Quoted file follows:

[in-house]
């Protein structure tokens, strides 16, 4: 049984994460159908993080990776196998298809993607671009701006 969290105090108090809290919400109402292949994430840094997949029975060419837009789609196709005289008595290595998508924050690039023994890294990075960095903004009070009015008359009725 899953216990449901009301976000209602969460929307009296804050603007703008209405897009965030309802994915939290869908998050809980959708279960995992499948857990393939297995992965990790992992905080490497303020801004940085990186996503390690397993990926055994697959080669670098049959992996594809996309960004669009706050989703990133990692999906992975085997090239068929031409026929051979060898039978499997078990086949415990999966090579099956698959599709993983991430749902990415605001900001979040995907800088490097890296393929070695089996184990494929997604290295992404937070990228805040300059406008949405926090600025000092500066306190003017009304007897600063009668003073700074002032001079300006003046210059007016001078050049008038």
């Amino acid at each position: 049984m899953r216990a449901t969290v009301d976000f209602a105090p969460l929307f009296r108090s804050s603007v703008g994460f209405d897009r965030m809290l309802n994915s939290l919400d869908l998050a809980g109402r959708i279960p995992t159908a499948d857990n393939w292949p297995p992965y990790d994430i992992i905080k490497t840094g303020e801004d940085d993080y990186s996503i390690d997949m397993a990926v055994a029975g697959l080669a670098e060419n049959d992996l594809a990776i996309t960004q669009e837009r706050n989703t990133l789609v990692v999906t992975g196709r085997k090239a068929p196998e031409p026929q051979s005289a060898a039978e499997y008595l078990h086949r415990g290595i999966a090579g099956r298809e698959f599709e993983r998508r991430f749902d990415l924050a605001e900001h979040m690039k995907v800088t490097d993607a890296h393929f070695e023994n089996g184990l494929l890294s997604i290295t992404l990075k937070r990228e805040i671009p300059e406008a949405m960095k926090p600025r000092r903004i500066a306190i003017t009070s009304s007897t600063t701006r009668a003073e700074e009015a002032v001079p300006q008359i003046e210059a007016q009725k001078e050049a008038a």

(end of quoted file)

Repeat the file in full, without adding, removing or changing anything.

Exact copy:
[in-house]
């Protein structure tokens, strides 16, 4: 049984994460159908993080990776196998298809993607671009701006 969290105090108090809290919400109402292949994430840094997949029975060419837009789609196709005289008595290595998508924050690039023994890294990075960095903004009070009015008359009725 899953216990449901009301976000209602969460929307009296804050603007703008209405897009965030309802994915939290869908998050809980959708279960995992499948857990393939297995992965990790992992905080490497303020801004940085990186996503390690397993990926055994697959080669670098049959992996594809996309960004669009706050989703990133990692999906992975085997090239068929031409026929051979060898039978499997078990086949415990999966090579099956698959599709993983991430749902990415605001900001979040995907800088490097890296393929070695089996184990494929997604290295992404937070990228805040300059406008949405926090600025000092500066306190003017009304007897600063009668003073700074002032001079300006003046210059007016001078050049008038």
């Amino acid at each position: 049984m899953r216990a449901t969290v009301d976000f209602a105090p969460l929307f009296r108090s804050s603007v703008g994460f209405d897009r965030m809290l309802n994915s939290l919400d869908l998050a809980g109402r959708i279960p995992t159908a499948d857990n393939w292949p297995p992965y990790d994430i992992i905080k490497t840094g303020e801004d940085d993080y990186s996503i390690d997949m397993a990926v055994a029975g697959l080669a670098e060419n049959d992996l594809a990776i996309t960004q669009e837009r706050n989703t990133l789609v990692v999906t992975g196709r085997k090239a068929p196998e031409p026929q051979s005289a060898a039978e499997y008595l078990h086949r415990g290595i999966a090579g099956r298809e698959f599709e993983r998508r991430f749902d990415l924050a605001e900001h979040m690039k995907v800088t490097d993607a890296h393929f070695e023994n089996g184990l494929l890294s997604i290295t992404l990075k937070r990228e805040i671009p300059e406008a949405m960095k926090p600025r000092r903004i500066a306190i003017t009070s009304s007897t600063t701006r009668a003073e700074e009015a002032v001079p300006q008359i003046e210059a007016q009725k001078e050049a008038a």